Eli D. Ehrenpreis, MD, FACG1, Meghana Doniparthi, MD1, Mary DeMent, DO1, Cindy Pulido, MD2, Mery B. Bartl, MD3; 1Advocate Lutheran General Hospital, Park Ridge, IL; 2Advocate Lutheran General Hospital, Chicago, IL; 3Advocate Lutheran General Hospital, Crestwood, IL
Introduction: Anticholinergic drugs are commonly used for GI disease. For example, about 1 million prescriptions are written annually for hyoscyamine. However, their use does not appear to be confirmed by high quality evidenced-based medicine.
To explore evidence for the efficacy and safety of anticholinergic drugs used for
gastrointestinal (GI) disorders. We also focused on risk for cognitive side effects, dementia and falls. Methods: A literature search using Cochrane library, CINAHL, Google Scholar, Ovid and MEDLINE was conducted of all English language published literature to the present. Randomized controlled trials (RCTs), observational, cross-sectional studies, and case series dating from 1975 to 2020 were eligible for review. Quality criteria included participant range was 20 to 2000 individuals, age range from 12 to 90 years old, duration range of 1 to 13 months. Quality-based diagnoses included Infantile Colic, Functional Abdominal Pain, and IBS meeting Manning, Rome I, II, III or IV criteria. Studies needed to include the use of any of the following anticholinergic drugs: Dicyclomine, Hyoscine, Hyoscyamine and Atropine. Outcomes of interest were efficacy of anticholinergic drugs and side effects. Critical appraisals of the included studies were performed by three independent reviewers. Data were extracted onto standardized forms. The study was registered with PROSPERO Results: Nine articles met initial criteria for review (Figure 1). Of these, 8 were issued before 1991. Selected studies had a duration of 1 to 13 months. None of the articles used appropriate diagnostic criteria listed above, (Table 1). Most reported a variety of adverse reactions, including cognitive side effects. The most common reported adverse reactions were dry mouth, dizziness and blurry vision. A summary of the articles is included in Table 2. Discussion: Despite widespread use of anticholinergic drugs for GI disorders, there is no high-quality data on efficacy, and limited information on their potential side effects. The benefit of anticholinergics for GI disorders using standard diagnostic criteria appears to be unproven. Potential adverse effects require further documentation. At present, anticholinergic drugs are not recommended for the management of GI conditions.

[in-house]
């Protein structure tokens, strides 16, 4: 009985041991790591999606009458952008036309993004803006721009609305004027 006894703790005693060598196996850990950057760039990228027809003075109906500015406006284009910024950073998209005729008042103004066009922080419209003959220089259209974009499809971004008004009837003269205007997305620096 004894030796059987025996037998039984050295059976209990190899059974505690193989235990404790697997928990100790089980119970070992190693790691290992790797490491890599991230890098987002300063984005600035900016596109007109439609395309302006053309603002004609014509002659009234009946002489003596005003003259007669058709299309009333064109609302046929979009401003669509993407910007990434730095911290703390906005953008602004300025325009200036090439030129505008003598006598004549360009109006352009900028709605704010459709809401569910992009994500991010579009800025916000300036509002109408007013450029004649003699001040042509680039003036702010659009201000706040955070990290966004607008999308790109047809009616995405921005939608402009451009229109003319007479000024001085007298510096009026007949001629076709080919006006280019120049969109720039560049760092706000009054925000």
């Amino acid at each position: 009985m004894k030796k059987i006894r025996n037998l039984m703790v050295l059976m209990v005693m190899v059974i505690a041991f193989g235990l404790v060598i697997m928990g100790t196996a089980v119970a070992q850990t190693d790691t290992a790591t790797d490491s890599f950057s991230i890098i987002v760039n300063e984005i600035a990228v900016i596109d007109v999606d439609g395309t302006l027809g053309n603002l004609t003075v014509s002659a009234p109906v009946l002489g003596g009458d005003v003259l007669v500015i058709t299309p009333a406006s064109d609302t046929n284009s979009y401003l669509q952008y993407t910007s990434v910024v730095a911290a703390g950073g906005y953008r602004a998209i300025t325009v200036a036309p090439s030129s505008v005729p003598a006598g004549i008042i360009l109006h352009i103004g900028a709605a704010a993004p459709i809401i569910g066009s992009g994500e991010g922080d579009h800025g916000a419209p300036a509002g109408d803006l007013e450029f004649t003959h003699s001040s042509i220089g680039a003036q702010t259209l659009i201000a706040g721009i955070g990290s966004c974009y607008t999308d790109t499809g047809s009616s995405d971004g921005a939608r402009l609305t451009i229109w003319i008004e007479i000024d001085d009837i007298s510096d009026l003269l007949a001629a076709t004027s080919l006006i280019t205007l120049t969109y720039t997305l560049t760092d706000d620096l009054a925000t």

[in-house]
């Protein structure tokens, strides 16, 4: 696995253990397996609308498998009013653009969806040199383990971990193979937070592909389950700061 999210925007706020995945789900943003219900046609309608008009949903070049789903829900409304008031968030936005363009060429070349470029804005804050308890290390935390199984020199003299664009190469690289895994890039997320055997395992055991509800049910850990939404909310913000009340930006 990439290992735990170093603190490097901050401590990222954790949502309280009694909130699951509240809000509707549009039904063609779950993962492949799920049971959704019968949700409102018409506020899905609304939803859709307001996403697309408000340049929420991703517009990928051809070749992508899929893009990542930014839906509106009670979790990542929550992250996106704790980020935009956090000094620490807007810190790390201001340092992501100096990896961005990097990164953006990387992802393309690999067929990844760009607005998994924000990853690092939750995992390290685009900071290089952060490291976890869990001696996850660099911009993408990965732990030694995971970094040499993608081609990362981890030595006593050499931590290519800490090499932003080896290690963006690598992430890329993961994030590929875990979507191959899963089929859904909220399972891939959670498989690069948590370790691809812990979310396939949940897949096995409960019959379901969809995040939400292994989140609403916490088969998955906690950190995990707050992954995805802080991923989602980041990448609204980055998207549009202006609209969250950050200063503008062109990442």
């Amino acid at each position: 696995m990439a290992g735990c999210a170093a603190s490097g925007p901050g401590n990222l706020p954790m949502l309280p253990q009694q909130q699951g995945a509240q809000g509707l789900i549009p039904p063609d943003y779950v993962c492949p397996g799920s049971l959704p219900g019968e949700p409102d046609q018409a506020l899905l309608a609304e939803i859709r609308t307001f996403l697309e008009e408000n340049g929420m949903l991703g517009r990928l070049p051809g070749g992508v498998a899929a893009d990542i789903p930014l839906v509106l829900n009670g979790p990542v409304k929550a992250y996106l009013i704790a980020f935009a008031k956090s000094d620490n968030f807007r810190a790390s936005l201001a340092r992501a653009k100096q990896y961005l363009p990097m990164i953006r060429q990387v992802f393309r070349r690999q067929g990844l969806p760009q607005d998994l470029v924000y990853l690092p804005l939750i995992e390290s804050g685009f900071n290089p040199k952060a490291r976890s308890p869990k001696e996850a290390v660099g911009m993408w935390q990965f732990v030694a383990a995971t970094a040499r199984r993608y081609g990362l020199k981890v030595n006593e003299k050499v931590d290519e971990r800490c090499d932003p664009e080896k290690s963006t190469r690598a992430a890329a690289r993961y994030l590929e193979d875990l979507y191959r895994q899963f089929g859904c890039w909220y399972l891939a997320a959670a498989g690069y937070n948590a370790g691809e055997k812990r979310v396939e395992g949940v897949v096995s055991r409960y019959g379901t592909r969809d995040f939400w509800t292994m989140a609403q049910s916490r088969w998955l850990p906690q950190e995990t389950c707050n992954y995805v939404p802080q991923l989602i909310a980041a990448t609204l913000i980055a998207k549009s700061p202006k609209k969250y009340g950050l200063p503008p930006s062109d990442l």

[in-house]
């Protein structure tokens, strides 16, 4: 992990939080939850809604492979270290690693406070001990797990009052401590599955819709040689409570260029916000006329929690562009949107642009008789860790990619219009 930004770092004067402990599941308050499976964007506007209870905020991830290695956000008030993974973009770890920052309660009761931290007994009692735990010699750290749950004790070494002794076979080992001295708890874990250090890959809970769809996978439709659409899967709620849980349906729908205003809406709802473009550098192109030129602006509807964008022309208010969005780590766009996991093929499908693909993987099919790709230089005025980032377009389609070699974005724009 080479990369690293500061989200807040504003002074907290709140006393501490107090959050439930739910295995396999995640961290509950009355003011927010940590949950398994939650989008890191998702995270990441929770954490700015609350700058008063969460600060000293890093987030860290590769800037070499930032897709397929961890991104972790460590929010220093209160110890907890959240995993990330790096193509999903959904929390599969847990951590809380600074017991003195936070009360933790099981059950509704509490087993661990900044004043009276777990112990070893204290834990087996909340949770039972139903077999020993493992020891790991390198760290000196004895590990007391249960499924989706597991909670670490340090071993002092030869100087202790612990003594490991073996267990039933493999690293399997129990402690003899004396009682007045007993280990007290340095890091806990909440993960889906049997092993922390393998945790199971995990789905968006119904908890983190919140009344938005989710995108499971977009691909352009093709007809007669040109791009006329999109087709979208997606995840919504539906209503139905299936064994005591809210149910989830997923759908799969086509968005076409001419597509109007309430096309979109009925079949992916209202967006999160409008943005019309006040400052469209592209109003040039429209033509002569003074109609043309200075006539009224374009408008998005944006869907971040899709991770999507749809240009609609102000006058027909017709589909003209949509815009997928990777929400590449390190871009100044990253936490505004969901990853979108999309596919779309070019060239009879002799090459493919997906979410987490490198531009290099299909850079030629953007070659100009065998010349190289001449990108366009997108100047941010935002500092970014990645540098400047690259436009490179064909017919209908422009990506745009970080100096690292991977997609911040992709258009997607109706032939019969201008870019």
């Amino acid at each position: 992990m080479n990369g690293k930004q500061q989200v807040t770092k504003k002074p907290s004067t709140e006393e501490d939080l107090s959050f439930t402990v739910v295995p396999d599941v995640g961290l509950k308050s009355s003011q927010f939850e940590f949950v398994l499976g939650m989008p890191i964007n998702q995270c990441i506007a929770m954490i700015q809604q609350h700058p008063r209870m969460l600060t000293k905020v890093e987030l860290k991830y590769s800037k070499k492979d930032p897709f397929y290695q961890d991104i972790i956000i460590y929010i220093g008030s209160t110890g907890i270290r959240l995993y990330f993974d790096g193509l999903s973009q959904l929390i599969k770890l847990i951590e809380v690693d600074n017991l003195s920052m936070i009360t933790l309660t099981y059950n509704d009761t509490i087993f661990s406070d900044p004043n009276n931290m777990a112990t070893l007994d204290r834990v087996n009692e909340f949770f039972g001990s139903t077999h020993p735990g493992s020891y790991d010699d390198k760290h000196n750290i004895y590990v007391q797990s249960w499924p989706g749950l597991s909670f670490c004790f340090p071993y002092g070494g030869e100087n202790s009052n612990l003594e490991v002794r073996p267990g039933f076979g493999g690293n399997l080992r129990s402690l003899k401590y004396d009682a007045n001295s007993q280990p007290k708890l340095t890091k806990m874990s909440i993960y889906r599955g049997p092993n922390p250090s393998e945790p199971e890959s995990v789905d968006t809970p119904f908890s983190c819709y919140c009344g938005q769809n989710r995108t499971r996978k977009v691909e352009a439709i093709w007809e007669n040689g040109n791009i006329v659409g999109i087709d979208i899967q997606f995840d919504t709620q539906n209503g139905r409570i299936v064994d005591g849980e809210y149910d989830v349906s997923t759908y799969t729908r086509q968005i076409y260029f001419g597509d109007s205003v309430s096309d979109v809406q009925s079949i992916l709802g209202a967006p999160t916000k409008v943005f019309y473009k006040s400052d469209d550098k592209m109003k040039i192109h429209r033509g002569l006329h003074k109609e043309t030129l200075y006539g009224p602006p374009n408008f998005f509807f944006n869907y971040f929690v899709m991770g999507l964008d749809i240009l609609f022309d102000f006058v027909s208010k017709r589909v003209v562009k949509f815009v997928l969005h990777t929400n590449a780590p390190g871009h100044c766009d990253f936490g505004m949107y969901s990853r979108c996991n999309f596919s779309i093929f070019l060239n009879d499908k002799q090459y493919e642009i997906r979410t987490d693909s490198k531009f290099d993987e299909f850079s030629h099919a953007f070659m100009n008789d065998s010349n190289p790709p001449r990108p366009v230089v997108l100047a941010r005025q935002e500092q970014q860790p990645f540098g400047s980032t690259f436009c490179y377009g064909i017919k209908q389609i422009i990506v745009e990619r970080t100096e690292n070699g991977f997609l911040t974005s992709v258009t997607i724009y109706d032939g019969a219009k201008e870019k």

Table 1. Data Quality Assessment
Table 2. Summary of Results and Side Effects of Studies Included.
Figure 1. Flow Diagram
Disclosures: Eli Ehrenpreis: E2Bio Consultants – Stockholder/Ownership Interest (excluding diversified mutual funds), Chief Executive Officer. E2Bio Life Sciences – Patent Holder, Stockholder/Ownership Interest (excluding diversified mutual funds), Chief Executive Officer. Level Ex, Inc. – Consultant. Meghana Doniparthi indicated no relevant financial relationships. Mary DeMent indicated no relevant financial relationships. Cindy Pulido indicated no relevant financial relationships. Mery Bartl indicated no relevant financial relationships.